The National Guard Bureau Public Affairs Office recently published the volume, The National Guard State Partnership Program: Forging and Maintaining Effective Security Cooperation Partnerships for the 21st Century.
William B. Boehm is the lead author, with contributions added by Steven Stearns and Derek Nestell.
This monograph details the history of the first 20 years of the National Guard State Partnership Program (SPP). The Guard created the program in the years immediately following the fall of the Berlin Wall and the Soviet Union in the late 1980s and early 1990s. Starting in April 1993, the concept paired state National Guards with countries that shared cultural, geographic, economic, and other similar characteristics.
The exchanges sought to incorporate the concept of civilian rule over military forces in the states of Central and Eastern Europe, and among former Soviet republics. Many of these states had declared their independence or had instituted reform governments in a democratic framework for the first time in their history. The United States exchanged knowledge with these nations, acting carefully so as not to provoke the former Soviet Union at this juncture. A fragile power vacuum existed, however, if the U.S. did not act to provide some guidance to these fledgling nations at this juncture.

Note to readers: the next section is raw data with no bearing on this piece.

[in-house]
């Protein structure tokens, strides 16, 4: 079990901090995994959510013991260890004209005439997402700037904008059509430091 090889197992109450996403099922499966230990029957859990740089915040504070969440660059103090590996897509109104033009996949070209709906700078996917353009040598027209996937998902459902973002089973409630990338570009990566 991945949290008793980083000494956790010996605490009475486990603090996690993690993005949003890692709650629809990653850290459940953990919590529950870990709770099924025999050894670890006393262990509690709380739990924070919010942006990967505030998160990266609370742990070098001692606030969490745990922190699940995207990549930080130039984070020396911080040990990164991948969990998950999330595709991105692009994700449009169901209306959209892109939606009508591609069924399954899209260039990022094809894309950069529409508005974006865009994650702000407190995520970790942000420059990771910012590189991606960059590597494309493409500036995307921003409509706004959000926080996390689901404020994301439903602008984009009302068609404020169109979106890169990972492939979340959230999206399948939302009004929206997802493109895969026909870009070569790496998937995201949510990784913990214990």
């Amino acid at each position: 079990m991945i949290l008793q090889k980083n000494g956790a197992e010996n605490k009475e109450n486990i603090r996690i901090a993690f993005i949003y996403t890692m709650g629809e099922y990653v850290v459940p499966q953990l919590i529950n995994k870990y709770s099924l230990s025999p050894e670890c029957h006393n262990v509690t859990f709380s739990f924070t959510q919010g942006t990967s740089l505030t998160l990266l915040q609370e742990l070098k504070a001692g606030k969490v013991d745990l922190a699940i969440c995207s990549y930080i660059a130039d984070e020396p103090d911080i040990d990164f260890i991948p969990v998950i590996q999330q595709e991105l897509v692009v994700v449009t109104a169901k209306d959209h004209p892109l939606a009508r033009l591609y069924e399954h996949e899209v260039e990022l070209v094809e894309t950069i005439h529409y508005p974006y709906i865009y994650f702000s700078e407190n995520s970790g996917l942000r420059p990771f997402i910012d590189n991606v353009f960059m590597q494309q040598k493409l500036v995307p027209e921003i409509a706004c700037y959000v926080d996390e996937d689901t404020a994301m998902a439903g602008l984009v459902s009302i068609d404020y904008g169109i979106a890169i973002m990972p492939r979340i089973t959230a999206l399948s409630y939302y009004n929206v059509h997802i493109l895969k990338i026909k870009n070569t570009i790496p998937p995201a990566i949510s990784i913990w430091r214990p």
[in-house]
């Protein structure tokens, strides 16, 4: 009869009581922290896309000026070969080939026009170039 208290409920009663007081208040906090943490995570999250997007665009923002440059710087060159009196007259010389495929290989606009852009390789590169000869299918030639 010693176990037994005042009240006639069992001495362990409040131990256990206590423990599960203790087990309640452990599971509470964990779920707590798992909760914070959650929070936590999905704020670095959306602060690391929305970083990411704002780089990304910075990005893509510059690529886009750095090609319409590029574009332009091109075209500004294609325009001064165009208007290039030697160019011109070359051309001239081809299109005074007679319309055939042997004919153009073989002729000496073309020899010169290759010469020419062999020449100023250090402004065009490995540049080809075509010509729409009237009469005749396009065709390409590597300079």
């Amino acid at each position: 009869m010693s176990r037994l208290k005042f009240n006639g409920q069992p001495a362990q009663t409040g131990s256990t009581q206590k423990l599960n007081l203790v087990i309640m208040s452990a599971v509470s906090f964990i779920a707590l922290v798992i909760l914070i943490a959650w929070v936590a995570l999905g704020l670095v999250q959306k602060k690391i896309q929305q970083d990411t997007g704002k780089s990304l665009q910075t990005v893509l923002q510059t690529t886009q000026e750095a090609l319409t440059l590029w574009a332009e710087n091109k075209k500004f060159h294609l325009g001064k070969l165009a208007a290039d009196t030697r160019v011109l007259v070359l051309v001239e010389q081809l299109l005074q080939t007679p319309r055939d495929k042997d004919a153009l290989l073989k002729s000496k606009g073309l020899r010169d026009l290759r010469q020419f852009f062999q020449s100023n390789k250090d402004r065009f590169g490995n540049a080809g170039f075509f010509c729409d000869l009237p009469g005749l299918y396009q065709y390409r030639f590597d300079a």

The SPP grew beyond its original pairings to the continents of South America, Asia and Africa. As world geopolitical situations have changed, so has the SPP. Joint exercises provided the opportunity for National Guard Soldiers and Airmen, as well as their foreign partners, to share their expertise in several different ways.
The bonds of friendship among these pairings have grown to the degree where National Guard units called overseas are training and deploying with their foreign counterparts, as brothers in arms. These missions stabilized training of foreign security personnel in war zones such as Iraq and Afghanistan in Overseas Contingency Operations within the last 5 years. The presence of partner nations decreased the dependency on U.S. forces in the recent overseas warfight. Administering the SPP comes at a relatively low monetary cost, yet has proven an effective way to strengthen international military relationships and better balance security concerns around the world.
To find out additional information about this publication, contact Mr. Boehm at firstname.lastname@example.org or (703) 607-2642.